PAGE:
The Price Theory of Money, Prospero's Liquidity Trap, and Sudden Stop: Back to Basics and Back
Fiat money contains the seeds of its own destruction. It has no intrinsic value and, yet, it can be exchanged for valuable consumption and production goods. As Hahn (1965) shows, this situation puts fiat money's market value or liquidity premium at the brink of collapse. In this paper I will argue that (1) sticky prices, especially when staggered, provide output backing to fiat money, helping to sustain fiat money's liquidity premium and, thus, lowering the risk of a liquidity meltdown. I call this view the Price Theory of Money; (2) fixed-income assets linked to fiat money, especially if they are perceived to have low counter-party risk (like US Treasury bills, AAA bonds or Asset-Backed Securities) can take advantage of point (1) to become quasi-moneys; (3) this gives incentives to the private sector to create those assets; (4) however, unless protected by a Lender of Last Resort, the new assets' liquidity premium can quickly and massively evaporate in what I call (with a wink to the Bard) a Prospero's Liquidity Trap; (5) the latter lowers the market value of loan collateral and clogs the credit channel, bringing about a credit event or Sudden Stop, with severe output and employment consequences.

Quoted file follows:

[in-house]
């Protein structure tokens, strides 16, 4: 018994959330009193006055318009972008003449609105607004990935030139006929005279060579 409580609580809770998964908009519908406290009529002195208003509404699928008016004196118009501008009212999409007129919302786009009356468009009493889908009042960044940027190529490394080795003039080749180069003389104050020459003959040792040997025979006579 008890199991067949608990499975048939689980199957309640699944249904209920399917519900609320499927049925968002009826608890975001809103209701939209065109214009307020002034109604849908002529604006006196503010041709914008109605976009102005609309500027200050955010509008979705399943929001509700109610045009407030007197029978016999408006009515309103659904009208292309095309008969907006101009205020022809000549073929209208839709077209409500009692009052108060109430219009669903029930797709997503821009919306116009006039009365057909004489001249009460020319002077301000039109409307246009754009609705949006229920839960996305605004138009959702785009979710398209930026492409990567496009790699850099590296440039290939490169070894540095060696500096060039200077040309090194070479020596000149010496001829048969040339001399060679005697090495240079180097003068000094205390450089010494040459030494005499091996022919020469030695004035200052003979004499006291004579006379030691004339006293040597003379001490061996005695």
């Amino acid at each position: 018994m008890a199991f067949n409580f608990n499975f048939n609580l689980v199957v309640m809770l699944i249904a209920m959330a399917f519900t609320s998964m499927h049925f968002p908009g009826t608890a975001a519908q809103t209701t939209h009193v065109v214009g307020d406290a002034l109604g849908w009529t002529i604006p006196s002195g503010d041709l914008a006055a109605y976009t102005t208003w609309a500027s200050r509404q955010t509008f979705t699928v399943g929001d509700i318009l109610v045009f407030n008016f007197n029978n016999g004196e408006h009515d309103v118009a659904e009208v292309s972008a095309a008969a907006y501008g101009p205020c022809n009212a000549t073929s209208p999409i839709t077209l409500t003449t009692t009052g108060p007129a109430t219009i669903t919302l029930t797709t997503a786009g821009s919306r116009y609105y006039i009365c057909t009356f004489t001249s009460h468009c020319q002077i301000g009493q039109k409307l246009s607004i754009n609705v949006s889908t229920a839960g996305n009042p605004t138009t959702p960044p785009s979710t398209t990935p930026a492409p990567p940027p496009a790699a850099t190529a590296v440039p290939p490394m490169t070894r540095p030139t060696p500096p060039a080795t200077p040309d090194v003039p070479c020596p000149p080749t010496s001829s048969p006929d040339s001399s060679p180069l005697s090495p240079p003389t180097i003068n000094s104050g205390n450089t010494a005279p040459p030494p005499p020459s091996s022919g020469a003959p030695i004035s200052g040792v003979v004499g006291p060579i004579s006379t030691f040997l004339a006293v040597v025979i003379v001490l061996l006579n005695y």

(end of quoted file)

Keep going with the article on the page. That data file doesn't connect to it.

I wish to express my gratitude to Fernando Alvarez, Sara Calvo, Fabrizio Coricelli, Maurice Obstfeld, Pablo Ottonello, Juan Carlos de Pablo, Carmen Reinhart, and Aaron Tornell for useful and incisive comments. I would also like to thank Heriberto Tapia for skillful research assistance. The views expressed herein are those of the author and do not necessarily reflect the views of the National Bureau of Economic Research.